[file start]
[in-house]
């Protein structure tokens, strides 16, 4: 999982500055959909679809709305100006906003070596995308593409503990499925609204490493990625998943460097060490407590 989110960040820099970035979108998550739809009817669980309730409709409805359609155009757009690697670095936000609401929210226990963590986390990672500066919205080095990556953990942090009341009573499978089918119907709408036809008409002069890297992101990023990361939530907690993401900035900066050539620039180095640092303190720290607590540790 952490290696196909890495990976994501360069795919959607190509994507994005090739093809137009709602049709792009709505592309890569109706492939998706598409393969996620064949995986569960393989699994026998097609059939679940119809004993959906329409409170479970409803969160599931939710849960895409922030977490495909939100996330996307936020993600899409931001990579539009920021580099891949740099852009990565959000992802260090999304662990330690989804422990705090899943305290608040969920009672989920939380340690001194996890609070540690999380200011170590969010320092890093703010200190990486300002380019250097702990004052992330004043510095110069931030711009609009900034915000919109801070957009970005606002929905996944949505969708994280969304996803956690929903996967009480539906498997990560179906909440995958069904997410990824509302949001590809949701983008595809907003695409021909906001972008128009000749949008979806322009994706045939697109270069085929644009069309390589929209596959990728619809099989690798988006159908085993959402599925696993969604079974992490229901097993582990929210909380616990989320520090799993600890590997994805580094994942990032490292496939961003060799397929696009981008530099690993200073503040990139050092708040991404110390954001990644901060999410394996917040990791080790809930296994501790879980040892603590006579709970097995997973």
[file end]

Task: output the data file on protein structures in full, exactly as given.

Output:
[in-house]
């Protein structure tokens, strides 16, 4: 999982500055959909679809709305100006906003070596995308593409503990499925609204490493990625998943460097060490407590 989110960040820099970035979108998550739809009817669980309730409709409805359609155009757009690697670095936000609401929210226990963590986390990672500066919205080095990556953990942090009341009573499978089918119907709408036809008409002069890297992101990023990361939530907690993401900035900066050539620039180095640092303190720290607590540790 952490290696196909890495990976994501360069795919959607190509994507994005090739093809137009709602049709792009709505592309890569109706492939998706598409393969996620064949995986569960393989699994026998097609059939679940119809004993959906329409409170479970409803969160599931939710849960895409922030977490495909939100996330996307936020993600899409931001990579539009920021580099891949740099852009990565959000992802260090999304662990330690989804422990705090899943305290608040969920009672989920939380340690001194996890609070540690999380200011170590969010320092890093703010200190990486300002380019250097702990004052992330004043510095110069931030711009609009900034915000919109801070957009970005606002929905996944949505969708994280969304996803956690929903996967009480539906498997990560179906909440995958069904997410990824509302949001590809949701983008595809907003695409021909906001972008128009000749949008979806322009994706045939697109270069085929644009069309390589929209596959990728619809099989690798988006159908085993959402599925696993969604079974992490229901097993582990929210909380616990989320520090799993600890590997994805580094994942990032490292496939961003060799397929696009981008530099690993200073503040990139050092708040991404110390954001990644901060999410394996917040990791080790809930296994501790879980040892603590006579709970097995997973």